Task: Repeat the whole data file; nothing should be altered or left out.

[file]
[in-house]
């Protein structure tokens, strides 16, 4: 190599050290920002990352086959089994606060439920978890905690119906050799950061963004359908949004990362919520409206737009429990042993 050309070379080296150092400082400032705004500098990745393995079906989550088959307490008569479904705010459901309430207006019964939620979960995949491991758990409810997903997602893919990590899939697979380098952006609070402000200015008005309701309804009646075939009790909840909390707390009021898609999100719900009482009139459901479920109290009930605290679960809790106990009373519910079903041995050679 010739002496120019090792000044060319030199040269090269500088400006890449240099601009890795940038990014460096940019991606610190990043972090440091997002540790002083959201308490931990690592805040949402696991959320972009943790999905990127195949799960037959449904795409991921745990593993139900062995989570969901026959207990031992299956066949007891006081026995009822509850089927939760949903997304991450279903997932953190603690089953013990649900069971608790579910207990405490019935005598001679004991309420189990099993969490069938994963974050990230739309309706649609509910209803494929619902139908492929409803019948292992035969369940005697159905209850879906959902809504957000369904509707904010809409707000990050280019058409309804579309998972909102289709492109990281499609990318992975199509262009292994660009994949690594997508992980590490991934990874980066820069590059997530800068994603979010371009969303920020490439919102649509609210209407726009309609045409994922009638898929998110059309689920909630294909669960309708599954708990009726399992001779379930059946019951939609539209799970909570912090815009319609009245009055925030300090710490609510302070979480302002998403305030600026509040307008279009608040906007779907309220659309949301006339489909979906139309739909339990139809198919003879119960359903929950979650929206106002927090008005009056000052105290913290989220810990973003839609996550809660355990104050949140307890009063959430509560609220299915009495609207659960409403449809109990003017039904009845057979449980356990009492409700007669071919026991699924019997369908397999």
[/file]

[in-house]
């Protein structure tokens, strides 16, 4: 190599050290920002990352086959089994606060439920978890905690119906050799950061963004359908949004990362919520409206737009429990042993 050309070379080296150092400082400032705004500098990745393995079906989550088959307490008569479904705010459901309430207006019964939620979960995949491991758990409810997903997602893919990590899939697979380098952006609070402000200015008005309701309804009646075939009790909840909390707390009021898609999100719900009482009139459901479920109290009930605290679960809790106990009373519910079903041995050679 010739002496120019090792000044060319030199040269090269500088400006890449240099601009890795940038990014460096940019991606610190990043972090440091997002540790002083959201308490931990690592805040949402696991959320972009943790999905990127195949799960037959449904795409991921745990593993139900062995989570969901026959207990031992299956066949007891006081026995009822509850089927939760949903997304991450279903997932953190603690089953013990649900069971608790579910207990405490019935005598001679004991309420189990099993969490069938994963974050990230739309309706649609509910209803494929619902139908492929409803019948292992035969369940005697159905209850879906959902809504957000369904509707904010809409707000990050280019058409309804579309998972909102289709492109990281499609990318992975199509262009292994660009994949690594997508992980590490991934990874980066820069590059997530800068994603979010371009969303920020490439919102649509609210209407726009309609045409994922009638898929998110059309689920909630294909669960309708599954708990009726399992001779379930059946019951939609539209799970909570912090815009319609009245009055925030300090710490609510302070979480302002998403305030600026509040307008279009608040906007779907309220659309949301006339489909979906139309739909339990139809198919003879119960359903929950979650929206106002927090008005009056000052105290913290989220810990973003839609996550809660355990104050949140307890009063959430509560609220299915009495609207659960409403449809109990003017039904009845057979449980356990009492409700007669071919026991699924019997369908397999």